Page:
Keith Thurman was provocative, often bold. Manny Pacquiao was philosophical, sometimes political.
Welcome to the beginning of fight week, the so-called Grand Arrival Tuesday for the Pacquiao-Thurman bout Saturday at the MGM Grand. For a lobby full of fans, that meant cheers and maybe an autograph. For the media, it meant body language before the punches. No winners here. Just some pre-fight interpretation
First Thurman, then Pacquiao met the media after saying hello to the crowd.
Thurman arrived wearing his heart on his sleeve, or least across his chest. “Game Over,” it said on his black T-shirt. It might be a video game. But Thurman wasn’t playing games Tuesday. For a few hours, it expressed his intent.
“Of course, this is meant for Manny Pacquiao,” Thurman said.
The unbeaten Thurman wasn’t exactly clear how it would end for Pacquiao, the 40-year-old welterweight who hopes to take Thurman’s 147-pound title and place it alongside all of his other titles, including his current one as a Filipino Senator.
“Keith Thurman is a diverse, complete fighter,” said Thurman, the welterweight who often refers to himself in the third person.
He is approaching his bout against Pacquiao with confidence and an abundance of energy. He’s anxious, perhaps, to prove he is finally back. He has fought only once since beating Danny Garcia in March 2017. He underwent surgery on his right elbow. He underwent rehab for a bad bruise on his left hand. Inactivity means rust, enough of it to look beatable in scoring a decision over Josesito Lopez on Jan. 26.
“Inactivity wasn’t a blessing,” he said. “It wasn’t a downfall either. But it kept me out of the limelight, too. Right now, I’m living one of the most positive moments of my career.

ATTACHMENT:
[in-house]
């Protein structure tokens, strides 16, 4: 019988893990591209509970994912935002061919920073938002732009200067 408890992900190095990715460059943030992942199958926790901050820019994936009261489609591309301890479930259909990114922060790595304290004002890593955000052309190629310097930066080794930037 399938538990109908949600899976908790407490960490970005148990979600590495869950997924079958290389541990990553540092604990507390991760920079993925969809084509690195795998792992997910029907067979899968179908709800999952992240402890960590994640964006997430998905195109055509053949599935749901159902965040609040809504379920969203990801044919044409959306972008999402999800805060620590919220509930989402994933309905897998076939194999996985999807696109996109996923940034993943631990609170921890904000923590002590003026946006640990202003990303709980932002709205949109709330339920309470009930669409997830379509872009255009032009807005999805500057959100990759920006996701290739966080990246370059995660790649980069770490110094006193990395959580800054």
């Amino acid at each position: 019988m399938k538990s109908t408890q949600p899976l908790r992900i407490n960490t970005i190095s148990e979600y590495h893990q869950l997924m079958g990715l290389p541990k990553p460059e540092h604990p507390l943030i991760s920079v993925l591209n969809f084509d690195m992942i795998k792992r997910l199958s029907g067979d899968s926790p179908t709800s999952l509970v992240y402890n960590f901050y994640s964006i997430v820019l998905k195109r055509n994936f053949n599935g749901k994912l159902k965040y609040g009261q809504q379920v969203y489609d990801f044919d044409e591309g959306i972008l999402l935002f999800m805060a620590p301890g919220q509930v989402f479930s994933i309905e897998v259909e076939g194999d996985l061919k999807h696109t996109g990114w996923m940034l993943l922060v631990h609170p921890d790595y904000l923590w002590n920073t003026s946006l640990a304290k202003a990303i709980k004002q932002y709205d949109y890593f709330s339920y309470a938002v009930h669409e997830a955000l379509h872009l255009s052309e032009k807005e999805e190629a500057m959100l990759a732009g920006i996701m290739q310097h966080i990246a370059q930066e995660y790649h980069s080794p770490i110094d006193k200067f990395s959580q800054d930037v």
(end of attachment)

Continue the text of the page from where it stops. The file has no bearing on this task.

“All athletes get injured and battle to come back. Baseball, football. It’s part of it. Tiger Woods, look at what happened to him. He was out, he was gone and everybody wondered if he’d come back. He did. But this ain’t golf.”
No, it’s what Mike Tyson once called “the hurt business.” There’s no clubhouse. Just an emergency room.
But not to worry, Thurman said. He says this is the year he is back as the healthy, strong fighter fans remember.
“I’m healthy, healthy enough to whip some . . . ,” Thurman said.
As Pacquiao took his turn, he was told about some of what Thurman said. He was asked about the T-shirt and about what Thurman said it meant. Pacquiao smiled.
“That’s good,” he said. “I like that.”
Pacquiao and trainer Freddie Roach, who stood behind him as he addressed the media, believe a confident Thurman will be aggressive in the early rounds. If he is moving forward, the theory is that he will step right into the range of Pacquiao’s dangerous power.
For Pacquiao, the threat might be as simple as numbers on a scale. Thurman is bigger. Roach projects that Thurman will rehydrate after Friday’s weigh-in and add more than 10 pounds before Saturday’s opening bell for the Fox pay-per-view bout. Roach projects Thurman will be between 160 and 165 pounds. Pacquiao said Tuesday he expects to be at “146, 147.”
Pacquiao wants to augment his speed, which figures to be his biggest advantage against Thurman.
“Better for me, especially if you are going for the body,” Pacquiao said.
Above all, Pacquiao said, he is as motivated for Thurman as he has been for any fight over the last few years. In part, he said, it’s because of a word Thurman used when the fight was announced. Thurman said he would “crucify” Pacquiao.
Pacquiao, who is deeply religious, was asked if the word offended his faith.
He didn’t answer. He only smiled and nodded.